January 4, 2013

Volcanic activity world-wide: Activity update and field observation from the Stromboli volcano in Italy


Every 15-50 minutes, large lava bubbles exploded with loud detonations and ejected bright, liquid lava into all directions and reached heights of up to estimated 4-500 meters.
http://silentobserver68.blogspot.com/2013/01/volcanic-activity-world-wide-activity.html
Exploding lava bubble from the NE vent (12).


We visited Stromboli on 2 January and observed the following activity from about 8 vents in total (see image for location and naming of vents): The western crater produced tall, very noisy, straight candle-like strombolian fountains up to 300 m tall every 10-20 minutes from vent 2, lasting 5-20 seconds, often accompanied by ash-rich ejections from vent 1.

http://silentobserver68.blogspot.com/2013/01/volcanic-activity-world-wide-activity.html
Simultaneous spatter- and ash-rich eruptions from the NW vent (1 and 2).

The large hornito (6) at the northern crater rim was constantly glowing and spattering, and sometimes had small strombolian eruptions as well. The central crater activity was dominated by continuous spattering from a glowing circular vent (10) that ejected pulsating puffs of hot gas and steam and sometimes produced small gas rings that remained visible for up to 2 minutes. The by far largest activity occurred from the main vent (12) of the spatter cone that has been built around the eastern crater area over the past few years. Every 15-50 minutes, large lava bubbles exploded with loud detonations and ejected bright, liquid lava into all directions and reached heights of up to estimated 4-500 meters.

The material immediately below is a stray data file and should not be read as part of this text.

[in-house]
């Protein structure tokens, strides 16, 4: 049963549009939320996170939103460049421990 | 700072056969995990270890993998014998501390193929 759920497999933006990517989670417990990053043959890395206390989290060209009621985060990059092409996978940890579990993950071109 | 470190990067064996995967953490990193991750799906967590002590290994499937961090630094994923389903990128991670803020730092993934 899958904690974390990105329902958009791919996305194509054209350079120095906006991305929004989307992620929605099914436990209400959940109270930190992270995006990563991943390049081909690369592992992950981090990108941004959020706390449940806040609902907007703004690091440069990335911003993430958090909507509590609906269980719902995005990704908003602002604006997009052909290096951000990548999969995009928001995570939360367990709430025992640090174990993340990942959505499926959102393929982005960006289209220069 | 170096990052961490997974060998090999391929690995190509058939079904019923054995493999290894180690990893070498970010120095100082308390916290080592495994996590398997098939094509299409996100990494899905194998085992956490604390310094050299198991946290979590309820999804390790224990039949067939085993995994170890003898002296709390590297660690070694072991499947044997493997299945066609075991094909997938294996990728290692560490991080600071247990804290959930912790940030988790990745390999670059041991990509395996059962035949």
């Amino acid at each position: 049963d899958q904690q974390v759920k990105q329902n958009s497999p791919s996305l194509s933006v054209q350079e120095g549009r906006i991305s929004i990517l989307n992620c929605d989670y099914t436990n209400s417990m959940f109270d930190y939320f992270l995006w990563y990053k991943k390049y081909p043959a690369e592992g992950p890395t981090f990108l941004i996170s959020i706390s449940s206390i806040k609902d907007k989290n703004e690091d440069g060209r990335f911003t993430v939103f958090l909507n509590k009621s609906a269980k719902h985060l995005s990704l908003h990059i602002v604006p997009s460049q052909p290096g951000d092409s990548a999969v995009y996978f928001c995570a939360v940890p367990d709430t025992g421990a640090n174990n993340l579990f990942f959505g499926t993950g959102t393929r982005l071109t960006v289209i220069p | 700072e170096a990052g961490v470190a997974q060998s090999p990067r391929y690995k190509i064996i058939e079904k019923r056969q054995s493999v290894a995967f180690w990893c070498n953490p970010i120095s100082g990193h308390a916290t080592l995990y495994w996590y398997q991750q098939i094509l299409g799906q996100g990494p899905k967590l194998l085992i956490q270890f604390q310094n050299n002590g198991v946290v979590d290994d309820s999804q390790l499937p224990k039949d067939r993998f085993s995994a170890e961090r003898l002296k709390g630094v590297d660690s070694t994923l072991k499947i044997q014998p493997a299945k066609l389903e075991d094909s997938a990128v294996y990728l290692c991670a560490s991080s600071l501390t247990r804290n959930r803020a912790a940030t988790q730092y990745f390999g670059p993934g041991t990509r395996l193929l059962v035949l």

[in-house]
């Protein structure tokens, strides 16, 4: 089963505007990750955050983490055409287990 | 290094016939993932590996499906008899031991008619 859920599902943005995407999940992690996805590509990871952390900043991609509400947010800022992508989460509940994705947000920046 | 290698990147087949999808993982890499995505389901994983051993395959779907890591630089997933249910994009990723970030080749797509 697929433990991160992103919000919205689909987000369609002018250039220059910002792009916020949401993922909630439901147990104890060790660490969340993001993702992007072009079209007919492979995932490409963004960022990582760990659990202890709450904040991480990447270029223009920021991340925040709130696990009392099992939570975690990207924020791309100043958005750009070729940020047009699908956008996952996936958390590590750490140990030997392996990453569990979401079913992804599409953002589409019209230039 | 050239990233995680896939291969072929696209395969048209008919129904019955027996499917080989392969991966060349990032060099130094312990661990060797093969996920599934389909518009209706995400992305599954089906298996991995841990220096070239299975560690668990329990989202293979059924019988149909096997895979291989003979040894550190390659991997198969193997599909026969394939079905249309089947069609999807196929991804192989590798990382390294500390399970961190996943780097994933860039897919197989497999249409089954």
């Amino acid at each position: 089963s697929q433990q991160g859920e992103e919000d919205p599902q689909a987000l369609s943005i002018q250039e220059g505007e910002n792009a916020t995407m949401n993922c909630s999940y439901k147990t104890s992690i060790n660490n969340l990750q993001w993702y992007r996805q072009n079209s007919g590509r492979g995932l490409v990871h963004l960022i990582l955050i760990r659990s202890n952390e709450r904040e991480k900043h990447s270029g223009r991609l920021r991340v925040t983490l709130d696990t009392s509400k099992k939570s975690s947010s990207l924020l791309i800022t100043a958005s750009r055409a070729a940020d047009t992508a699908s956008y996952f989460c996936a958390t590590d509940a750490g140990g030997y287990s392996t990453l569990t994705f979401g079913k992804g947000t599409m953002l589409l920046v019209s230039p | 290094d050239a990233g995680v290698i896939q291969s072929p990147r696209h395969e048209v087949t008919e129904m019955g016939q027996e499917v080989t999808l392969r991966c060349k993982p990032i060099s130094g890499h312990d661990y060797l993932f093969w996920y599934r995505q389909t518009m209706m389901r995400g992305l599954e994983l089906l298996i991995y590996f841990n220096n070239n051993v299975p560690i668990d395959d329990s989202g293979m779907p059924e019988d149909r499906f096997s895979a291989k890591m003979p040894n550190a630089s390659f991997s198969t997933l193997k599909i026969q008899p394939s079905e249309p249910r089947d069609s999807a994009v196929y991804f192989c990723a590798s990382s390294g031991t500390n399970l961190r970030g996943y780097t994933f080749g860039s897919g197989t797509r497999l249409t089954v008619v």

http://silentobserver68.blogspot.com/2013/01/volcanic-activity-world-wide-activity.html
The configuration of the crater terrace on 3 Jan 2013.


Bright glow and often continuous spattering from inside it indicated that its magma column was high, and on one occasion, the start of a small overflow through its gap could be seen (but this process was then interrupted by an explosion). The hornito-shaped vent 11 to the west of the main crater 12 was also constantly glowing and spattering and sometimes produced candle-like strombolian jets to heights of up to about 100 m. A small lateral effusive vent (13) of the SE crater was observed on the northern outer slope of the cone, about 20 meters below the rim, visible from the east and south-east and from the 400m viewpoint. Mostly, it was a barely glowing spot, but occasionally, it effused some glowing lava blocks that started to roll down the slope. This must have been the vent which had produced the small lava flows sometimes visible on webcam images during the last days of December. A series of photos will be published in the near future.

source


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